This article is from the May/June 1996 AFRMA Rat & Mouse Tales news-magazine.
By Carmen Jane Booth, D.V.M.
Carmen Jane Booth, D.V.M.
I received a phone call regarding the benefit of spaying female rats as a means of preventing tumor development as rats age, as a result of an article published last year. The original article, “Effect of surgical removal of subcutaneous tumors on survival of rats,” was published in the Journal of the American Veterinary Medical Association, May 15, 1995, Volume 206, page 1575.
The study was undertaken to evaluate the practicality of surgical removal of mammary tumors and the effect on survival.
Ninety-six female Sprague-Dawley rats were divided into two groups; half were ovariectomized (ovaries removed) at 90 days of age and the other half underwent sham surgery (sexually intact). These two groups were further divided into four treatment groups of 12 rats, three of which were given different hormones (treated) and one was given saline (control) from days 91 to 250 for a different study involving osteoporosis (reduction in the amount of bone mass leading to fractures [common in postmenopausal women]). Post treatment rats were maintained for 380 days and any subcutaneous tumors that developed were removed surgically and examined histologically.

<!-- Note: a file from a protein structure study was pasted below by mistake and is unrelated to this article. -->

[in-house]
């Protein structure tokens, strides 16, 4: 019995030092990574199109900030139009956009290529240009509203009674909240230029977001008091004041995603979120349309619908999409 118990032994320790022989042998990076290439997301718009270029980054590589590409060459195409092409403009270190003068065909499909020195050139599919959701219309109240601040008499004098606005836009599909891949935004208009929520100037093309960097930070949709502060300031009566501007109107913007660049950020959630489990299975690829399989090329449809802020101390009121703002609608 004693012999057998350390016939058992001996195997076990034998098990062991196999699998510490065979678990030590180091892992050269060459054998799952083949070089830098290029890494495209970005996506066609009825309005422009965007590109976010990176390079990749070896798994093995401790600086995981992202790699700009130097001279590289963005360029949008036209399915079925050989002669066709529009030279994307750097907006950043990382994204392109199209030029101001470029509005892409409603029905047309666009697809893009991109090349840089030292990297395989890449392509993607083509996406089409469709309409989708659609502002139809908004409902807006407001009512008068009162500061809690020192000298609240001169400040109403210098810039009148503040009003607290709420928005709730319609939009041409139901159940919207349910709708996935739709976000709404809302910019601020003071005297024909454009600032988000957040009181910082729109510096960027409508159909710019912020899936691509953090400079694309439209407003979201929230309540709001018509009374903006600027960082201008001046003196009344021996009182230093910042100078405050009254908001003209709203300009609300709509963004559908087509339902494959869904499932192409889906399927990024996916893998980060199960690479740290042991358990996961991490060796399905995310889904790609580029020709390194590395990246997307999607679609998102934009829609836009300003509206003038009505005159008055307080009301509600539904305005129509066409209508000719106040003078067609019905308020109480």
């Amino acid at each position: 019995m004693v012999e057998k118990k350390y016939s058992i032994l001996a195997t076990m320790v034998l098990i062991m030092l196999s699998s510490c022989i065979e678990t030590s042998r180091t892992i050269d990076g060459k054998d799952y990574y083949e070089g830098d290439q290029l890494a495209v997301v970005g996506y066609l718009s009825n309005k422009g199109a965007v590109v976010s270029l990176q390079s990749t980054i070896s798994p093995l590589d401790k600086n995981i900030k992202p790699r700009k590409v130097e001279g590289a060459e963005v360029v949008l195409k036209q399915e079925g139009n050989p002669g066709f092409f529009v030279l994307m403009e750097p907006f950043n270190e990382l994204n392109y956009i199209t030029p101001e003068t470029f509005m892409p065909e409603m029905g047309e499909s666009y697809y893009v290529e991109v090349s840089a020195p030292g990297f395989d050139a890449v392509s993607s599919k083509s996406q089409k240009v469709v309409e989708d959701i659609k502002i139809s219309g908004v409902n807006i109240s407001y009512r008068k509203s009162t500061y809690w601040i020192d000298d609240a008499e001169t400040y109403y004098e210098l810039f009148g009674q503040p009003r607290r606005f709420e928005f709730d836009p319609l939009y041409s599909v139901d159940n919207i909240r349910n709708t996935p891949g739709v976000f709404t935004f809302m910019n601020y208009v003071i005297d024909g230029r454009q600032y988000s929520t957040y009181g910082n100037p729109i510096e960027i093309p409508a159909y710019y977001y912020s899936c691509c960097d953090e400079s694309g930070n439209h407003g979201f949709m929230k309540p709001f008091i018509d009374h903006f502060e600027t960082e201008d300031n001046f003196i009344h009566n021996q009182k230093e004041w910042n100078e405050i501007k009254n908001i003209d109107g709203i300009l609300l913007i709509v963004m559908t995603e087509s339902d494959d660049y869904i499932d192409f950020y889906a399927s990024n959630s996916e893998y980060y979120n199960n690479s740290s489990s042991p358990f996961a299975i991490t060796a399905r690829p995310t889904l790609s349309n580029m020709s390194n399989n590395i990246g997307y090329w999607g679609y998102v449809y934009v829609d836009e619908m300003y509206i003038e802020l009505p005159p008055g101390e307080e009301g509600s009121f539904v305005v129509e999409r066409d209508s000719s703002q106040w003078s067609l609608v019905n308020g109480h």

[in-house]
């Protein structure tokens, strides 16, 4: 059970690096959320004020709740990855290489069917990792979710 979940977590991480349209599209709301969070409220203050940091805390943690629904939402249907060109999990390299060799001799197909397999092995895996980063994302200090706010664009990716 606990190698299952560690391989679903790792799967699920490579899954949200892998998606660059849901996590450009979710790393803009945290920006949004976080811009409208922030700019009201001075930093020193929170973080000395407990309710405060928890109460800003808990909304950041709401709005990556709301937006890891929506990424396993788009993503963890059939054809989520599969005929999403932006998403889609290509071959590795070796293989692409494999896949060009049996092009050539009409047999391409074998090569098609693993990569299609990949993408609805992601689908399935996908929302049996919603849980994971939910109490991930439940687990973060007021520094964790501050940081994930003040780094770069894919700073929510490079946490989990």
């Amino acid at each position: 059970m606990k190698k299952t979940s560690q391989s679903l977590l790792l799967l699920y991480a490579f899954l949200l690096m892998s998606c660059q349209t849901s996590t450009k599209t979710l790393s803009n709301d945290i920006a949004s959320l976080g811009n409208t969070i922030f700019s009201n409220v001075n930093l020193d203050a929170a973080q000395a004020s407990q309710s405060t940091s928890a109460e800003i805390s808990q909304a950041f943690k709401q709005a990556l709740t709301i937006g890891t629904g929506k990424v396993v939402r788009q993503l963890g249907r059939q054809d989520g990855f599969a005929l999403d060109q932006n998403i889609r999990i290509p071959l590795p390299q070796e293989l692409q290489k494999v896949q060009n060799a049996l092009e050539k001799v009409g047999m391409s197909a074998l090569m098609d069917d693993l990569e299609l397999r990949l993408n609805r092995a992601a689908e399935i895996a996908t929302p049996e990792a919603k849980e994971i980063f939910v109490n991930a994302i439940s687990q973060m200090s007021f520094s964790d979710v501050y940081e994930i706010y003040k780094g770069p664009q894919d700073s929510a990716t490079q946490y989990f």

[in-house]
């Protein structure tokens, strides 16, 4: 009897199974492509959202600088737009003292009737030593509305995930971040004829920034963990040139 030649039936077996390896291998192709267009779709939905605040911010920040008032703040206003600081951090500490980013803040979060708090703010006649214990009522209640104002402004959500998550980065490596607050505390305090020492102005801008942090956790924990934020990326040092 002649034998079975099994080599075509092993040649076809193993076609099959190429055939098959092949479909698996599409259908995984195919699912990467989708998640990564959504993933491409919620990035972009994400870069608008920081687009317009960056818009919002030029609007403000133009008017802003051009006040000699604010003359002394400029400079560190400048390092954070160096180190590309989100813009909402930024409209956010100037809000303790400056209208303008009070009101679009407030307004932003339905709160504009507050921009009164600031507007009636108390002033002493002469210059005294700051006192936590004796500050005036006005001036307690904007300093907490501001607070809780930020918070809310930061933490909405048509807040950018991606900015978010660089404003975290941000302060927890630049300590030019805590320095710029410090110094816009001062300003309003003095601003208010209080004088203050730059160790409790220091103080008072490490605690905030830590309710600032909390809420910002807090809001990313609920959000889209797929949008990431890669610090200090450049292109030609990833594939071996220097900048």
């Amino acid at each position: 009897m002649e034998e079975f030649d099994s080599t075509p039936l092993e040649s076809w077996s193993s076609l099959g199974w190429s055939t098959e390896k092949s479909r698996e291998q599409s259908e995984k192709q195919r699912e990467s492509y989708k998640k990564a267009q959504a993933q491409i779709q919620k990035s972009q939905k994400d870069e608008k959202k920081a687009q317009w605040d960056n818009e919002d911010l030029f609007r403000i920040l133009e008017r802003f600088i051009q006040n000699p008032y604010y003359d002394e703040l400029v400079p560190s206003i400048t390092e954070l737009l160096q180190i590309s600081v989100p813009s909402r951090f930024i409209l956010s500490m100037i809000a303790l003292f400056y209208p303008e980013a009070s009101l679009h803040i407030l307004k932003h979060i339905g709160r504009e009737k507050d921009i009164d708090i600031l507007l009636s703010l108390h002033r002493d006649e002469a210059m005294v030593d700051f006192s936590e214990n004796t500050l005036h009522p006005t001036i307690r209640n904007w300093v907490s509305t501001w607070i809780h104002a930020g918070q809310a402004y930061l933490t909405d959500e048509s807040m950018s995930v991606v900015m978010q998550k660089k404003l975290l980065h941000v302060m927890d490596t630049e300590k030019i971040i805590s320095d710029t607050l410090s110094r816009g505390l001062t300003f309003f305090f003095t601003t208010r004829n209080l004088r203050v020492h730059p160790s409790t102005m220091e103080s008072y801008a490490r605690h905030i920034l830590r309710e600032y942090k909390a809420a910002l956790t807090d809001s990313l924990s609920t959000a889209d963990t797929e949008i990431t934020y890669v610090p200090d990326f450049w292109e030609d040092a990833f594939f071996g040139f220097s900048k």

Necropsy (visual examination of the body after death) was attempted on rats that died or were found moribund and euthanized prior to the end of the study. At the end of the study (630 days of age) all rats were euthanized and only gross lesions in the mammary glands or pituitary gland were examined histologically (examination of tissues using a microscope).
Estrogens (female hormones) have been known for many years to be related to mammary tumors as mammals age. This is the reason that all veterinarians recommend spaying female dogs before their first heat. Estrogen has also been determined previously to increase the frequency of pituitary tumors. Estrogen increases the mitotic rate (rate of cell division) of pituitary cells especially those that secrete prolactin (another reproductive hormone). Sexually intact female rats have higher concentrations of prolactin.
One key point to keep in mind with the study is that they use small groups and euthanized the rats at 630 days (less than 2 years of age) so true life-span data is not available. Although more sexually intact rats had pituitary changes, the majority were clinically silent. Additionally, rodents can and do develop a wide variety of other types of tumors as they age that are completely unrelated to their sexual status that are equally as debilitating as pituitary tumors. I have read many different research papers on tumor incidence in aging rodents and cannot recommend the universal spaying of female rats to prolong life span as suggested by this particular study.